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Verse 8. Being before instructed of her mother. Not before she danced, but afterwards; and before she made the request of Herod. See Mr 6:24. The only appearance of what was right in the whole transaction was her honouring her mother, by consulting her; and in this she only intended to accomplish the purposes of wickedness more effectually.

In a charger. The original word means a large platter, on which food is placed. We should have supposed that she would have been struck with abhorrence at such a direction. But she seems to have been gratified. John, by his faithfulness, had offended the whole family; and here was ample opportunity for an adulterous mother and dissolute child to gratify their resentment. It was customary then for princes to require the heads of persons ordered for execution to be brought to them. For this there were two reasons:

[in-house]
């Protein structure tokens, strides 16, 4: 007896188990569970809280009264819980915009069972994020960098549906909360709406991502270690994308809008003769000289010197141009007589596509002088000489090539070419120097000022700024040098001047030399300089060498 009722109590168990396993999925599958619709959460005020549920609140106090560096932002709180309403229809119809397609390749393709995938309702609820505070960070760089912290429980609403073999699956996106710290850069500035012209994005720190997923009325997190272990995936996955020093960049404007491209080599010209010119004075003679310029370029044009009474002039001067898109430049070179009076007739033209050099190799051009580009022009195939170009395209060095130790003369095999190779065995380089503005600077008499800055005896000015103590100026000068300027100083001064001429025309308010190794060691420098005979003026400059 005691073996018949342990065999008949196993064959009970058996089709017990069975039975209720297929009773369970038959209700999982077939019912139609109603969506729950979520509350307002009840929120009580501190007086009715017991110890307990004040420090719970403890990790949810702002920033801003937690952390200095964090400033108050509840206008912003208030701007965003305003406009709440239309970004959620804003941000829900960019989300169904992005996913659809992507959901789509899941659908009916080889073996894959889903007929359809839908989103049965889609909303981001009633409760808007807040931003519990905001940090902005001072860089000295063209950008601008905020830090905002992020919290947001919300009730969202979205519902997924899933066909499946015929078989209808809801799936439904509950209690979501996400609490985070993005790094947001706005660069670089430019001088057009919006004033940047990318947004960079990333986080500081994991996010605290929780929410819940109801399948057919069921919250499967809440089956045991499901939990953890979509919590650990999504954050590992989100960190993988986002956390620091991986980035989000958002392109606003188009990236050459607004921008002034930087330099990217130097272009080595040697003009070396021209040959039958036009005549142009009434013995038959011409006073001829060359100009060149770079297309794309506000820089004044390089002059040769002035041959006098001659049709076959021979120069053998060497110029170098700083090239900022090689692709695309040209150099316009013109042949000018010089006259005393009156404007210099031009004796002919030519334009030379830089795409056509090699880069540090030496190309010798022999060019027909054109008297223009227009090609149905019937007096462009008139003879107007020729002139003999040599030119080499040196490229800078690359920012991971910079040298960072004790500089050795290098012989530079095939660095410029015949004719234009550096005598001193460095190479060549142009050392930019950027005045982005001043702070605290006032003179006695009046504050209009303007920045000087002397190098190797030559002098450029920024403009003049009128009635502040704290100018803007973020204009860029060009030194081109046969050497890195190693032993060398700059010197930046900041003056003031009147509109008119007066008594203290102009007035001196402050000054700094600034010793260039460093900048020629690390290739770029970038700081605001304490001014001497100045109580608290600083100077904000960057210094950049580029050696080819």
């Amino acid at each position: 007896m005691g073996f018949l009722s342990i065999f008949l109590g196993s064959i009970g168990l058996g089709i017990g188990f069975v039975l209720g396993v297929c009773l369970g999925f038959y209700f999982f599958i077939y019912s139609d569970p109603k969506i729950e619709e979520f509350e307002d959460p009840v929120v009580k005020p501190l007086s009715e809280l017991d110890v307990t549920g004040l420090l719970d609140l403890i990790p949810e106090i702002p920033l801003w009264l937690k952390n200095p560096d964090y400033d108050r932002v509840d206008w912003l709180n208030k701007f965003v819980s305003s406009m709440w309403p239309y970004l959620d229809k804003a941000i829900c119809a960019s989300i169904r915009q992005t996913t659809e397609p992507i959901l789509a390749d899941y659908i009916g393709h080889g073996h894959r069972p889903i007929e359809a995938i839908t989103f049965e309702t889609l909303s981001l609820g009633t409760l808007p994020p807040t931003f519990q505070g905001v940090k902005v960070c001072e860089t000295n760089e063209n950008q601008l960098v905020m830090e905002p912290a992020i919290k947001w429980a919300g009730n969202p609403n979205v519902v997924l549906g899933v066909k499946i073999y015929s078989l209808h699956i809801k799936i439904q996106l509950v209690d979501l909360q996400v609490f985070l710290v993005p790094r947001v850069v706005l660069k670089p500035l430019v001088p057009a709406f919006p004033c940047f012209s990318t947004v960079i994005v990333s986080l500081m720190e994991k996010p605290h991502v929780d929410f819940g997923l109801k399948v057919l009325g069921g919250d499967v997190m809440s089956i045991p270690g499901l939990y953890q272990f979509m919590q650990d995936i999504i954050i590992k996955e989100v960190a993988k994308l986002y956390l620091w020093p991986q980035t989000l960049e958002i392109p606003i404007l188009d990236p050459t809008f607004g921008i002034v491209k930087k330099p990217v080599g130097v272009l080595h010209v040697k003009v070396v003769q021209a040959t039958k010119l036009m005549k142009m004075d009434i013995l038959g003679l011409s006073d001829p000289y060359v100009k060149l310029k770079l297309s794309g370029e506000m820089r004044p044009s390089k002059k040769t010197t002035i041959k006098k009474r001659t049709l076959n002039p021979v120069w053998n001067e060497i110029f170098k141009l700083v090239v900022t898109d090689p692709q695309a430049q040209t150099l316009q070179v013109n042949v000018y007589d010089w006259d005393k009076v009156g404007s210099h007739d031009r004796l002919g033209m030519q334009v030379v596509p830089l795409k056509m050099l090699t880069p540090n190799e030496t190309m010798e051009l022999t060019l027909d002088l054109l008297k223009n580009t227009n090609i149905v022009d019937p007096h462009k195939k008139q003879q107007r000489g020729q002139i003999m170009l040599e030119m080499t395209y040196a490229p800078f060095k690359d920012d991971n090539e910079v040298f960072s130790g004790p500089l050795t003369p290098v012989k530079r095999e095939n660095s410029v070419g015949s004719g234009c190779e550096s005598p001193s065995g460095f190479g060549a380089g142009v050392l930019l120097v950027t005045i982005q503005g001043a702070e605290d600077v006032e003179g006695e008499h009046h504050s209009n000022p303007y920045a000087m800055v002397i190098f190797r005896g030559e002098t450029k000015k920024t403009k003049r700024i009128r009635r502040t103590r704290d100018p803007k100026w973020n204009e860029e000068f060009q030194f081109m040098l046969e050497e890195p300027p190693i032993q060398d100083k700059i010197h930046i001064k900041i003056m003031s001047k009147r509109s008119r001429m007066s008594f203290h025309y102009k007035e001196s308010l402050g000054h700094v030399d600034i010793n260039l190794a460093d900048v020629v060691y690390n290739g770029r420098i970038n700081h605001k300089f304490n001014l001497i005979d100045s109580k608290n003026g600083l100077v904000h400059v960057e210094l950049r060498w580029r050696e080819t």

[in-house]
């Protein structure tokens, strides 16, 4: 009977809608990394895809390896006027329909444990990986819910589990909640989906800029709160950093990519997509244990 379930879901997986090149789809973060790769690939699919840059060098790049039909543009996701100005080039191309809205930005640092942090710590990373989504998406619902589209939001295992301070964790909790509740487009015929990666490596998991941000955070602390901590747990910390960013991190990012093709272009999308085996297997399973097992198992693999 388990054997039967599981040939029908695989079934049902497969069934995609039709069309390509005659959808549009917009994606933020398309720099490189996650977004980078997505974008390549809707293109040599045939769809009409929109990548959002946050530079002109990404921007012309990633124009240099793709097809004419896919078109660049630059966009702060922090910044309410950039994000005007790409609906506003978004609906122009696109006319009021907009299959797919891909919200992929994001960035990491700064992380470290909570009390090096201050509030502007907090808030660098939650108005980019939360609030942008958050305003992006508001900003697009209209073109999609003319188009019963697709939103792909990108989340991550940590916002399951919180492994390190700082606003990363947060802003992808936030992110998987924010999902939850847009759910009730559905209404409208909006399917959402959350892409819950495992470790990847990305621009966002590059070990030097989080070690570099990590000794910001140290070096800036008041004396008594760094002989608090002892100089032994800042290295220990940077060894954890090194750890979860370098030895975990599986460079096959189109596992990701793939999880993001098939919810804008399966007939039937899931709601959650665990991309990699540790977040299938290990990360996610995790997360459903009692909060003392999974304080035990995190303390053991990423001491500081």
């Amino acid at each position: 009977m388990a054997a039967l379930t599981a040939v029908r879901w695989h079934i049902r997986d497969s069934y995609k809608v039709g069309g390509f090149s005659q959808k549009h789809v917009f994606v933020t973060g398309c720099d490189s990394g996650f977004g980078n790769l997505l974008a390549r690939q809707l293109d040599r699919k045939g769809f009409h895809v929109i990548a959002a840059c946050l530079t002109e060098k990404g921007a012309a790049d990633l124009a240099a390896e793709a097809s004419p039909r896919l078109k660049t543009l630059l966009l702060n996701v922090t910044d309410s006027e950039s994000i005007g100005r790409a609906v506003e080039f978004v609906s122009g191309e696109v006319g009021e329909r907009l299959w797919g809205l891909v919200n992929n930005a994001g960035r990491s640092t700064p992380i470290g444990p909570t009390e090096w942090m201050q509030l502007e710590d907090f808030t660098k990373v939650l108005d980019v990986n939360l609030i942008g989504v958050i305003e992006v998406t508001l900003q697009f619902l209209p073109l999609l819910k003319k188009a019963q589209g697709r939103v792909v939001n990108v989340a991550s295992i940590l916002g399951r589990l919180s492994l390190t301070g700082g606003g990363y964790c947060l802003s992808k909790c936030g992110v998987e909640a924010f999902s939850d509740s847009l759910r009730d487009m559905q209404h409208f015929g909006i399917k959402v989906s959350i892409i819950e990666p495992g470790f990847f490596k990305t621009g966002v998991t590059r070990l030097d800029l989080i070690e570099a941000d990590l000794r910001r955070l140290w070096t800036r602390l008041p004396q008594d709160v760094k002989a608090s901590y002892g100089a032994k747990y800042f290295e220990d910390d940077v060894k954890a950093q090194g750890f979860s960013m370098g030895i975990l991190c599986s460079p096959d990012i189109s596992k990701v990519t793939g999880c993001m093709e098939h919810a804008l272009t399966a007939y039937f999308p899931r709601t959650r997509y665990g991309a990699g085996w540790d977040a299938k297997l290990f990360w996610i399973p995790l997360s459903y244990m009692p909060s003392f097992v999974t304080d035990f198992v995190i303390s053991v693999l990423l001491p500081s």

(1.) To gratify their resentment—to feast their eyes on the proof that their enemy was dead; and,

(2.) to ascertain the fact that the sentence had been executed. There is a similar instance in Roman history of a woman requiring the head of an enemy to be brought to her. Agrippina, the mother of Nero, who was afterwards emperor, sent an officer to put to death Lollia Paulins, who had been her rival for the imperial dignity. When Lollia's head was brought to her, not knowing it at first, she examined it with her own hands, till she perceived some particular feature by which the lady was distinguished. *

{*} "Lardner's Credibility, Part i., book i., chap. i" {z} "???" Pr 29:10 {a} "???" Jud 11:31,35; Da 6:14-16

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